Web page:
I would like to briefly cover how Docstrings for use by Sphinx are recommended to look like. It is handy to know how to make docstrings that display properly in generated Sphinx webpages and convey the maximum amount of information about your functions in a standardized way.
In Python, function, classes, methods and even entire modules can have a triple-quoted string immediately under it. Normally if you put constants on a line by themselves, they have no effect and are just ignored. But the triple quote string immediately below one of these Python constructs is special, because it is treated like documentation. It is processed by external tools to be displayed on the
help() console, and documentation generators like Sphinx.
Docstrings are defined in PEP 257. It is recommended to use double quotes instead of single quotes when forming the docstring. Docstrings can come in one line like this:
def foo(): """This is a one-line summary of foo()""" # function contents here
Or, as a multi-line docstring with a summary and description:
def foo(): """This is a one-line summary of foo() This is a longer description of what foo() does that can span several lines. """ # function contents here
While PEP 257 defines how docstrings look, it doesn't define the exact format you define your functions in docstrings, especially parameters, return values and exceptions thrown. That is contained in PEP 287.
Before we continue, it is necessary for you to know what reStructuredText is. It is a markup language the Python community developed for typing richly formatted text, so not limited to solely documentation. It has similar syntax as Markdown, but with a few key differences:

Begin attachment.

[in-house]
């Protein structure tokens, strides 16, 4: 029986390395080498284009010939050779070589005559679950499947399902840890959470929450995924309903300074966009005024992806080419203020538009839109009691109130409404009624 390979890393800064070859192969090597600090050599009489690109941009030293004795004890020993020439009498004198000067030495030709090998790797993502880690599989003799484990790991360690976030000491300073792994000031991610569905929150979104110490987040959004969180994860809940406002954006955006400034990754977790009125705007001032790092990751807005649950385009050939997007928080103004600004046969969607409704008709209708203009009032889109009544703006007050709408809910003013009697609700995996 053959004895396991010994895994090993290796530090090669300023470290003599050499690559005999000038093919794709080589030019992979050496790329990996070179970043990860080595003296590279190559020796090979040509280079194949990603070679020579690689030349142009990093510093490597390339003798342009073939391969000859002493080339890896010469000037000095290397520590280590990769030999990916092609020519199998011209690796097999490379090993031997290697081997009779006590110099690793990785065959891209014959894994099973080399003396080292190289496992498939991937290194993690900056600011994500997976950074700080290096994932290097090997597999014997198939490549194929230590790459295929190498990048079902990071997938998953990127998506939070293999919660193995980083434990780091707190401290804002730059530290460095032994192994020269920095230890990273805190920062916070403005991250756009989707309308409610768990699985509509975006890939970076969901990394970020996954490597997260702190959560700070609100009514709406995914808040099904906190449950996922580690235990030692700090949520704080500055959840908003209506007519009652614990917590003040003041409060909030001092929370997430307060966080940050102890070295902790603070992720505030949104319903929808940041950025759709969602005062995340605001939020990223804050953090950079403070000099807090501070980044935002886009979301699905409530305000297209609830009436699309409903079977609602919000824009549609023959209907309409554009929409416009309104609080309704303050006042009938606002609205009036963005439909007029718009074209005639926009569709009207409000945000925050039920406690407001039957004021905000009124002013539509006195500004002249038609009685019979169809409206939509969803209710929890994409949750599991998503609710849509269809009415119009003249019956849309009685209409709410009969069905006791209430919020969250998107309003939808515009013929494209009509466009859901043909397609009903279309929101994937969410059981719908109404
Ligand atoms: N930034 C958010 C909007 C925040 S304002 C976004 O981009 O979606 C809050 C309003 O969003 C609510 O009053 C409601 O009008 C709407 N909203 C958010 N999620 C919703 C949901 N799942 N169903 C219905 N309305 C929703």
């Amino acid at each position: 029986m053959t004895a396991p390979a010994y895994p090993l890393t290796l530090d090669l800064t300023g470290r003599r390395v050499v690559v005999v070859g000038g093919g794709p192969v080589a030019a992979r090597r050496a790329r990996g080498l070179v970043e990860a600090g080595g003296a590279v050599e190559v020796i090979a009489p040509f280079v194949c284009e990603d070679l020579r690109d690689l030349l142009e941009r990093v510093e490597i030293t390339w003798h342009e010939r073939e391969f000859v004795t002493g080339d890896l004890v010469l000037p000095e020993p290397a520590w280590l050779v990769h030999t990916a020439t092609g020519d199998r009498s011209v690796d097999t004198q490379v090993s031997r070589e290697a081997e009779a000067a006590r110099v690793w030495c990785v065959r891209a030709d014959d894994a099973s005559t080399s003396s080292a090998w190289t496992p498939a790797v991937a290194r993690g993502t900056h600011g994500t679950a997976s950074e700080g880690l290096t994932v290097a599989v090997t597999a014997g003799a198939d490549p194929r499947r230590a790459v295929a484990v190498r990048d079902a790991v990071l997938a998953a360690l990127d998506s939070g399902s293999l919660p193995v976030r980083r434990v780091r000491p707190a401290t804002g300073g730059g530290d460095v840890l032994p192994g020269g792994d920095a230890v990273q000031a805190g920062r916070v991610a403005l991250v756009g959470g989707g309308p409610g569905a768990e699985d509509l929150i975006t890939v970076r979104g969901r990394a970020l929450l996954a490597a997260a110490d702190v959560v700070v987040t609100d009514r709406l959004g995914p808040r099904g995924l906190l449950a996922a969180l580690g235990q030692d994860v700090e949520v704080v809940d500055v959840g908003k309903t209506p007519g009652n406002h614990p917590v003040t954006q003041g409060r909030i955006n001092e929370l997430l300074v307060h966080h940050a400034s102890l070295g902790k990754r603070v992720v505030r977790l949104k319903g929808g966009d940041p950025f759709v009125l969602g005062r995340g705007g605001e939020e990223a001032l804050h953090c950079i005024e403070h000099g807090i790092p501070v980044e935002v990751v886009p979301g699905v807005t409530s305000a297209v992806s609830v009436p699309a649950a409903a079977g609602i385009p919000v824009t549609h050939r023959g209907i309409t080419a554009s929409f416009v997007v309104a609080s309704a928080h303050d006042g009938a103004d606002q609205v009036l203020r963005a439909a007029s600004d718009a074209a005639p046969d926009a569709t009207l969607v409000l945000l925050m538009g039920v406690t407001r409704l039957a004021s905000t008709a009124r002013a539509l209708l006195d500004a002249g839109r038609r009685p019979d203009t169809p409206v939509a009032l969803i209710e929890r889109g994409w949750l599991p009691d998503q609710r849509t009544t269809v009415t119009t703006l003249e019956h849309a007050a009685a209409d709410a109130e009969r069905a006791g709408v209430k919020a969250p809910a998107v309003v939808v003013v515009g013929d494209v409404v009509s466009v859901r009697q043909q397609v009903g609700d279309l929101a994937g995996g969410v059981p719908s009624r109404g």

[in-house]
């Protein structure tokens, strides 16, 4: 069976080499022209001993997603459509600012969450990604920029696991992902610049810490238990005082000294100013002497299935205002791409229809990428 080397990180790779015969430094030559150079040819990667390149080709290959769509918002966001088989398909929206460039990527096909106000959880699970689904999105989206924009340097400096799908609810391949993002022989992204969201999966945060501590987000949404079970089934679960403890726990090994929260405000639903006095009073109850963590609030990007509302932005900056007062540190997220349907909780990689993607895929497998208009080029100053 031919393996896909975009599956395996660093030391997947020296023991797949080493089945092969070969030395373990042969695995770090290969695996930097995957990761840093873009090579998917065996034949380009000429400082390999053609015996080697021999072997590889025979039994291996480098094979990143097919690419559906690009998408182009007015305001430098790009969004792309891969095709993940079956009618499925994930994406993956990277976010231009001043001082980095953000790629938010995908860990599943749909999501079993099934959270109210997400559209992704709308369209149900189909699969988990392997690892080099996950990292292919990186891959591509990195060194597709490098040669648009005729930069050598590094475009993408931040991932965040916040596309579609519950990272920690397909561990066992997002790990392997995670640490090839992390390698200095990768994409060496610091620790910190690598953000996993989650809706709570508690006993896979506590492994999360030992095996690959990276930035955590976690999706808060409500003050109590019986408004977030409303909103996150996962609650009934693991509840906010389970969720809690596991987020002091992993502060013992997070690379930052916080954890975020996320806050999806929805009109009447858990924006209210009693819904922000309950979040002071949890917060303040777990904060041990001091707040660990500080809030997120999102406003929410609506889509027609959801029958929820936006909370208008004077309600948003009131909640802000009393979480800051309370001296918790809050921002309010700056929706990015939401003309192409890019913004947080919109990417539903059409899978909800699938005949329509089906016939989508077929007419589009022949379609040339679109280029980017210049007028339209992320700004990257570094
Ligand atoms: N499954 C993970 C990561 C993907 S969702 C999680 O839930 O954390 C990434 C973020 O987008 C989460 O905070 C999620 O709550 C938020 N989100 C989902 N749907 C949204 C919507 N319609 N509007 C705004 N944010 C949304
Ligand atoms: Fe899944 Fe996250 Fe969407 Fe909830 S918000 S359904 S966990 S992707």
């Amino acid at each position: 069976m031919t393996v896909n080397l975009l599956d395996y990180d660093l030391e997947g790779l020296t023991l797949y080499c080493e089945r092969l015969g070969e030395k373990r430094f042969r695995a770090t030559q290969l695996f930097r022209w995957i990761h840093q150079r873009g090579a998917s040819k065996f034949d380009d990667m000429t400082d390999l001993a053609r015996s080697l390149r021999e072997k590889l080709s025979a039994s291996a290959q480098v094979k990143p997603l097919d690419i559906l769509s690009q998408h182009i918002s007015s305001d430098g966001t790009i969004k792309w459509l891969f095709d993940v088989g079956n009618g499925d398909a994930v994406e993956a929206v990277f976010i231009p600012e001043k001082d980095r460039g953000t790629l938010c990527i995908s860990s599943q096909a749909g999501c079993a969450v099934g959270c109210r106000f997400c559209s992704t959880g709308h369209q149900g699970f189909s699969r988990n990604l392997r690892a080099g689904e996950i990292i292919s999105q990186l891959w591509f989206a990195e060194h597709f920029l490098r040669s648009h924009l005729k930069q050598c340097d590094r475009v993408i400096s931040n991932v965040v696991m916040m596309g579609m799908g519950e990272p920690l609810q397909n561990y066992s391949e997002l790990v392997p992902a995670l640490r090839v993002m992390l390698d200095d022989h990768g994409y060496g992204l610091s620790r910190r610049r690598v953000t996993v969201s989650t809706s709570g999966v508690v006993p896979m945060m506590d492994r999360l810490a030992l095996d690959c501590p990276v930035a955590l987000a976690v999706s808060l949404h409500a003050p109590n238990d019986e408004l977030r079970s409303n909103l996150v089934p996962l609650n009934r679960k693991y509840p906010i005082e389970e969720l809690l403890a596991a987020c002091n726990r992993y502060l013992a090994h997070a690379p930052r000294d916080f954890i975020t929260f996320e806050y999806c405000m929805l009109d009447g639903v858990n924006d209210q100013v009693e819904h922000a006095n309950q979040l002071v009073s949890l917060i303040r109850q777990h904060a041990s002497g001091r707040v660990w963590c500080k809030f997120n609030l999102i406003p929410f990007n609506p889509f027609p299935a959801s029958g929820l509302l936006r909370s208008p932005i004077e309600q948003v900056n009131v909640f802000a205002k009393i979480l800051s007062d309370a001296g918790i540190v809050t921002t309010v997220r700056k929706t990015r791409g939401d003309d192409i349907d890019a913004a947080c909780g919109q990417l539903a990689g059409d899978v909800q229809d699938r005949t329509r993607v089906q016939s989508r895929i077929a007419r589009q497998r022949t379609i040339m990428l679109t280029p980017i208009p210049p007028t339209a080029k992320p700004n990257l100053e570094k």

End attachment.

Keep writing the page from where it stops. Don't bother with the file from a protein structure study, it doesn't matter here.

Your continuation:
- Nested numbered lists are supported:
- A bullet list item - Second item - A sub item - Spacing between items separates list items * Different bullet symbols create separate lists - Third item 1) An enumerated list item 2) Second item a) Sub item that goes on at length and thus needs to be wrapped. Note the indentation that must match the beginning of the text, not the enumerator. i) List items can even include paragraph breaks. 3) Third item #) Another enumerated list item #) Second item
Images use the
.. image::qualifier instead of brackets:
.. image:: /path/to/image.jpg
Similarly, links have two dots followed by space, the link name and the URL:
.. _Wikipedia: https://www.wikipedia.org/
Links with no name have two underscores at the beginning:
And finally, block quotes are indented, have two dashes followed by the author's name:
This is an ordinary paragraph, introducing a block quote. "It is my business to know things. That is my trade." -- Sherlock Holmes
Armed with the flexibility of reStructuredText, several additional directives in docstrings that Python can view specially is possible, because it's implemented in Docutils that's used by Python and Python-based modules to generate documentation.
There are five docstring reStructuredText directives, which I will list here. These directives are recognized by the Sphinx documentation generator.
:param:: indicates a function parameter, with a name, what it's used for, and default value.
:param [ParamName]: [ParamDescription], defaults to [DefaultParamVal]
:type:: indicates the type of a parameter, and must be immediately below its associated
:param:directive. It also lets you indicate whether a parameter is optional. Simply exclude the
, optionalpart to indicate that a parameter is required.
:type [ParamName]: [ParamType], optional
:raises:: Indicates that an exception is raised, its type, and its description.
:raises [ErrorType]: [ErrorDescription]
:return:: Lets you indicate what is returned by the function.
:rtype:Indicates the type of the return value.
It is a convention that each directive line in the docstring spans 110 characters or less. If the directive overflows to serveral lines, they are indented by four spaces relative to the beginning of the first line.
If you see any errors in this post, please let me know so I can correct them.